It all reminded me why I’ve seldom even taken so much as a day tour when I’ve been traveling.  It’s the huge chance you take with the group that’s off-putting to me.  I do hope these Canadians  were having a good time but with some tour groups…  you just don’t know.  A lot like chickens in that respect…  hard to tell.


Really, Mrs. Crouch? You’re an editor now?

Wednesday, October 16th, 2019

School Street c 1970

Traditionally, only the roadways leading into Oysterville were called “roads” — Territory Road coming from the south and Oysterville Road coming from the west.  All the rest of the roadways were called “streets.”   And so it is today.

But, usually people don’t really identify the places in the village by what road or street they face — especially in the case of the schoolhouse and the church.  There is only one of each and they are pretty obvious even to a first-time visitor.  Most of us residents don’t know what the actual addresses might be.

Some years ago, the State had occasion to replace the street sign where School Street intersects with State Route 103.  For some reason, they replaced it with a sign that said “School Road.”  The street is only one long block in length and it amused the residents greatly that the sign at the east end then said “School Street” while the one at the west end said “School Road.”  Eventually the state corrected their error and, once again, the signs agree.

Sign Predicament

Not that I gave that much thought when I wrote up an article for the Chinook Observer about the Schoolhouse Lectures that will resume (after a silent spring) tomorrow at the Oysterville School.  Imagine my surprise yesterday when I saw the headline and first paragraph of my story online and it gave an address for the school!  And, not only that, the wrong address.  “301 School Road” it said.  To make matters worse, for whatever reason, my byline was over the story making it look for all the world that I felt it necessary to post that erroneous address.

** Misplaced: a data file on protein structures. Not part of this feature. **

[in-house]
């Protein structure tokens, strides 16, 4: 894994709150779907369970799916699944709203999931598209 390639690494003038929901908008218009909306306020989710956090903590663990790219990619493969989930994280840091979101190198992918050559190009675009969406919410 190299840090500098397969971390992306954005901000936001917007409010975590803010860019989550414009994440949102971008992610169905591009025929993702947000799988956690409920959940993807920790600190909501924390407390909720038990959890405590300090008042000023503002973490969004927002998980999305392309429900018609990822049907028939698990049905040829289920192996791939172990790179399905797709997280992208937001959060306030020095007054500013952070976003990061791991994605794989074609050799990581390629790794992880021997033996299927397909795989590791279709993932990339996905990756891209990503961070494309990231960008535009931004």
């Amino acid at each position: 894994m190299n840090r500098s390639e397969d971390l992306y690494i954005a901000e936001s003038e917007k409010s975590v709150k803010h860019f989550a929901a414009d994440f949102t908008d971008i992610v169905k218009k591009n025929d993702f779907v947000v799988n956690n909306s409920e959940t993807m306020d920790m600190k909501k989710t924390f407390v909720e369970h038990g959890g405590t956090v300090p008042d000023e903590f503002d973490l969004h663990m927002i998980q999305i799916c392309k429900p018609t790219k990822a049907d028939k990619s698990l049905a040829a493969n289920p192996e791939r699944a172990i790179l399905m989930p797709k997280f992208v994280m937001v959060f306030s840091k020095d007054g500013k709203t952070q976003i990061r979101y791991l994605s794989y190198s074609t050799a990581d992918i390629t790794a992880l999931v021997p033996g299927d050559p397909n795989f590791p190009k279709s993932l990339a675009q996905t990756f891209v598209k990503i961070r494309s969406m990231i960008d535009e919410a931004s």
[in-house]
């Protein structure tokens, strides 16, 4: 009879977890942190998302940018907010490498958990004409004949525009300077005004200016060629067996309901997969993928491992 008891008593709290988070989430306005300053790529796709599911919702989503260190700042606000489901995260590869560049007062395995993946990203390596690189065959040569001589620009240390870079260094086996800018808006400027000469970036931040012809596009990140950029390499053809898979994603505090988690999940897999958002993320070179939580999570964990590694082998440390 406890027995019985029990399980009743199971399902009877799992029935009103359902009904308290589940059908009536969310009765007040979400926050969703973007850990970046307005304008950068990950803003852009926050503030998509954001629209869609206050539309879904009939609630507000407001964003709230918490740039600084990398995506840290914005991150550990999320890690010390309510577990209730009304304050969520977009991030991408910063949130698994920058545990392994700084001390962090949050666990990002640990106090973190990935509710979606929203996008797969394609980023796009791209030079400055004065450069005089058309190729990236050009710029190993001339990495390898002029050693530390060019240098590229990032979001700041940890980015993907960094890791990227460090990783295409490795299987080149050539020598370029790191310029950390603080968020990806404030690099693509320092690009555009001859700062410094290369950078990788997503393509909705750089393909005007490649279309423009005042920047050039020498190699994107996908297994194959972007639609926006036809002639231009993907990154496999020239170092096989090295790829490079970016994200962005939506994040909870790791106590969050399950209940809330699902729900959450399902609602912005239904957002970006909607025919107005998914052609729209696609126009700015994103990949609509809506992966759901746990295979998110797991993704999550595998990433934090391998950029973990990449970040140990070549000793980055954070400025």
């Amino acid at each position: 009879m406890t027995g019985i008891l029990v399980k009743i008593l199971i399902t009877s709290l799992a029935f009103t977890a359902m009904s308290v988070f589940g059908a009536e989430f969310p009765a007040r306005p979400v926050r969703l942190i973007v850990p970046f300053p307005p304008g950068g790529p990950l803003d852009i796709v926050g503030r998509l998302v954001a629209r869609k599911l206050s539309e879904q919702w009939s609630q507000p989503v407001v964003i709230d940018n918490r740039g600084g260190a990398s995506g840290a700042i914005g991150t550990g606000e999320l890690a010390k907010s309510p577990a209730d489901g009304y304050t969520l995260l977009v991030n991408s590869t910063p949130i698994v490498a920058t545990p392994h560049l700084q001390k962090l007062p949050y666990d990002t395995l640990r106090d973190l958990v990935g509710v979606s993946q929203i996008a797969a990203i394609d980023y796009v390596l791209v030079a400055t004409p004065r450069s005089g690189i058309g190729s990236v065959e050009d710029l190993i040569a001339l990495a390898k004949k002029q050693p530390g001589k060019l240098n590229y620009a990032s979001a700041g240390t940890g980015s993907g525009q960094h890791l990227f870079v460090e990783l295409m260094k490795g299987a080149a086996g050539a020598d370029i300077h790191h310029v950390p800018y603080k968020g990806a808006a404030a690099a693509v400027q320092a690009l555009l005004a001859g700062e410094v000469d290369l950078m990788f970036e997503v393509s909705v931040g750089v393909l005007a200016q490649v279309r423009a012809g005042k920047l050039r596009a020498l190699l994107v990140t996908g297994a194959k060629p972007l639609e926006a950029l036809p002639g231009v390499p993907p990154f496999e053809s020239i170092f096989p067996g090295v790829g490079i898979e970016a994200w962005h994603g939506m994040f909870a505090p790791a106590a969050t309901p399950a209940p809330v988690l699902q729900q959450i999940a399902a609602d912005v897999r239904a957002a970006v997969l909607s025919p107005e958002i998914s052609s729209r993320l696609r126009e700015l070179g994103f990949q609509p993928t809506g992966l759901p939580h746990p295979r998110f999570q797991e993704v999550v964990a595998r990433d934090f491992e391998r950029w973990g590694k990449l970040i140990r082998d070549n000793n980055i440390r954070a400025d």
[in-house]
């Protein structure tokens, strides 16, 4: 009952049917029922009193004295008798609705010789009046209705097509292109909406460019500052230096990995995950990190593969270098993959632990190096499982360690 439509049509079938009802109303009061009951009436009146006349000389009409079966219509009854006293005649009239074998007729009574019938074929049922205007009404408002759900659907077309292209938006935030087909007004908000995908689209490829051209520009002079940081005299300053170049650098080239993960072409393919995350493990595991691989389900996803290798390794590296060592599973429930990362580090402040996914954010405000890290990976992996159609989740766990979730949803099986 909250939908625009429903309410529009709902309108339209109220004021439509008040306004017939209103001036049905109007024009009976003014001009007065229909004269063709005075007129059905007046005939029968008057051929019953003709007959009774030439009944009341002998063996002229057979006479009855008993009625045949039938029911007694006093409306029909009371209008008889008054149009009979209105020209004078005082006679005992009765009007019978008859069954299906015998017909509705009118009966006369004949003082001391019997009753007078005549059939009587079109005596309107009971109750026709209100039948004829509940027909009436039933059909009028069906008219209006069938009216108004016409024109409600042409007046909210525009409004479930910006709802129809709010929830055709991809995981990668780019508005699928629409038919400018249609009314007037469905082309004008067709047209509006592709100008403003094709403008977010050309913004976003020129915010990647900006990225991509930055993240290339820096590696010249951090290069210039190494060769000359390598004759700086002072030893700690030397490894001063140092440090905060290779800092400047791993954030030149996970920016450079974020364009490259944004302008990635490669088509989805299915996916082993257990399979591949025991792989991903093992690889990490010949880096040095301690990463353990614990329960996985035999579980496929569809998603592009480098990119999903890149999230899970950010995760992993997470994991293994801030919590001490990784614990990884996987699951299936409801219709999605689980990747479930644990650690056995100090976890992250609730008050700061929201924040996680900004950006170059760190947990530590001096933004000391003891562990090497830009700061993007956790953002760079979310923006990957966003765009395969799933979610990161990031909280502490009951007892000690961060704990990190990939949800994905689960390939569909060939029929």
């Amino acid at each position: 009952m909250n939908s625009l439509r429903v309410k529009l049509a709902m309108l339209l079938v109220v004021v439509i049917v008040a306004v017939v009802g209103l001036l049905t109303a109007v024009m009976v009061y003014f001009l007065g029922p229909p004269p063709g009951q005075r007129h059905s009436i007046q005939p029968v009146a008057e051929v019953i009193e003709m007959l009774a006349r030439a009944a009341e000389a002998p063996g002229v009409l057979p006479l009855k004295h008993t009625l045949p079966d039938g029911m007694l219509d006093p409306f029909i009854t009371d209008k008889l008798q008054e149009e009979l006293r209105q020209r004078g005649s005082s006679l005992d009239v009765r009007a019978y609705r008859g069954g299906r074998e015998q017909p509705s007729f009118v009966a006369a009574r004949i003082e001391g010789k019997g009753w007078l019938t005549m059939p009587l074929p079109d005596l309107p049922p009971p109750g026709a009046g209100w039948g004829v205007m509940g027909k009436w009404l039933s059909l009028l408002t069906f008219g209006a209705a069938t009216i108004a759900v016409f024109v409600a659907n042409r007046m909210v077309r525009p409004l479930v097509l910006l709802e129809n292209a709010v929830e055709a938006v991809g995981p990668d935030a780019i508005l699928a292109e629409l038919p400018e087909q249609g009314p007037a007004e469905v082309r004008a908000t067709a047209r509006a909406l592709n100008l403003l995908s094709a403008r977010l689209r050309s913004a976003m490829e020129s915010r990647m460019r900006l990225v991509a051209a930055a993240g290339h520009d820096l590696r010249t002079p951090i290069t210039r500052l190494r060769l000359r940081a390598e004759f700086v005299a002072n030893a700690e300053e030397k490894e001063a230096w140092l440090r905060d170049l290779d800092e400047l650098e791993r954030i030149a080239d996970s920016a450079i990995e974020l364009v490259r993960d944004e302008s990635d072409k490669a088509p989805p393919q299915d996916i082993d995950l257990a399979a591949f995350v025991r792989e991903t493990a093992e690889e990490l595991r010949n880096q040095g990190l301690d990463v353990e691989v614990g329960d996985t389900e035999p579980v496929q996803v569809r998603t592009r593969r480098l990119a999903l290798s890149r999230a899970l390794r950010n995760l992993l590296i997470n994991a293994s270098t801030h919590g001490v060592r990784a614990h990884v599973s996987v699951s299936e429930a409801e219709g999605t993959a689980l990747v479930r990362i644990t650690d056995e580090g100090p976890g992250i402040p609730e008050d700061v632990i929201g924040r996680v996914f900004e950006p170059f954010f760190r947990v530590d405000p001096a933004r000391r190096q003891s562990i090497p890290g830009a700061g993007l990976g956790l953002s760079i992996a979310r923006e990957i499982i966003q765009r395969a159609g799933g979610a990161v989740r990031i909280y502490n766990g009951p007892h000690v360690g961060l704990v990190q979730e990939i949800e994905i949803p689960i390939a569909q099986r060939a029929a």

I sent Matt Winters a quick email pointing out the Road/Street discrepancy and asking why my lead paragraph had been changed.  He responded right away:  “I didn’t change anything, but I imagine people will find their way.”  Any angst I was feeling immediately dissolved in laughter — yes, I don’t think anyone will be looking in vain for the schoolhouse!

“Mrs. Crouch’s Typewriter”

But, if Editor Matt didn’t change that paragraph, who did?  Never before to my knowledge has the paper felt the need to clarify the location of an Oysterville building  by adding an address.  And why the wrong address at that?  I can only conclude that Mrs. Crouch is messing around once again.  Perhaps she’s not pleased that just yesterday I decided to write about her once again in the sequel to my Ghost Stories of the Long Beach Peninsula.  I even began drafting the story…

Come to think it, I wonder if she’s done any messing with that first draft on my computer.  If so, she’s getting pretty cheeky, don’t you think?  Stay tuned…

The Blurry Edges of Memory… and History

Monday, October 14th, 2019

Emmett Oliver

Many of us who live within the Oysterville Historic District were somewhat dumbstruck a few weeks ago when we read our erstwhile neighbor Nancy Lloyd’s Observer article, “Ah, Oysterville: Small Skirmishes in a Coastal Village.”  Perhaps you felt the effect of all of us gasping at the same time – it sorta sucked all of the Peninsula’s air northward.

Those of us who still live here don’t remember the “skirmish” quite the way Nancy described it.  In fact, we don’t really remember a skirmish at all.  It may be one of those in-the-eye-of-the-beholder things, but even so…  If the incident Nancy speaks of is the one I was directly involved in, her version and mine are the proverbial apples and oranges.

Johnson House to left (south) of Oysterville Baptist Church c. 1902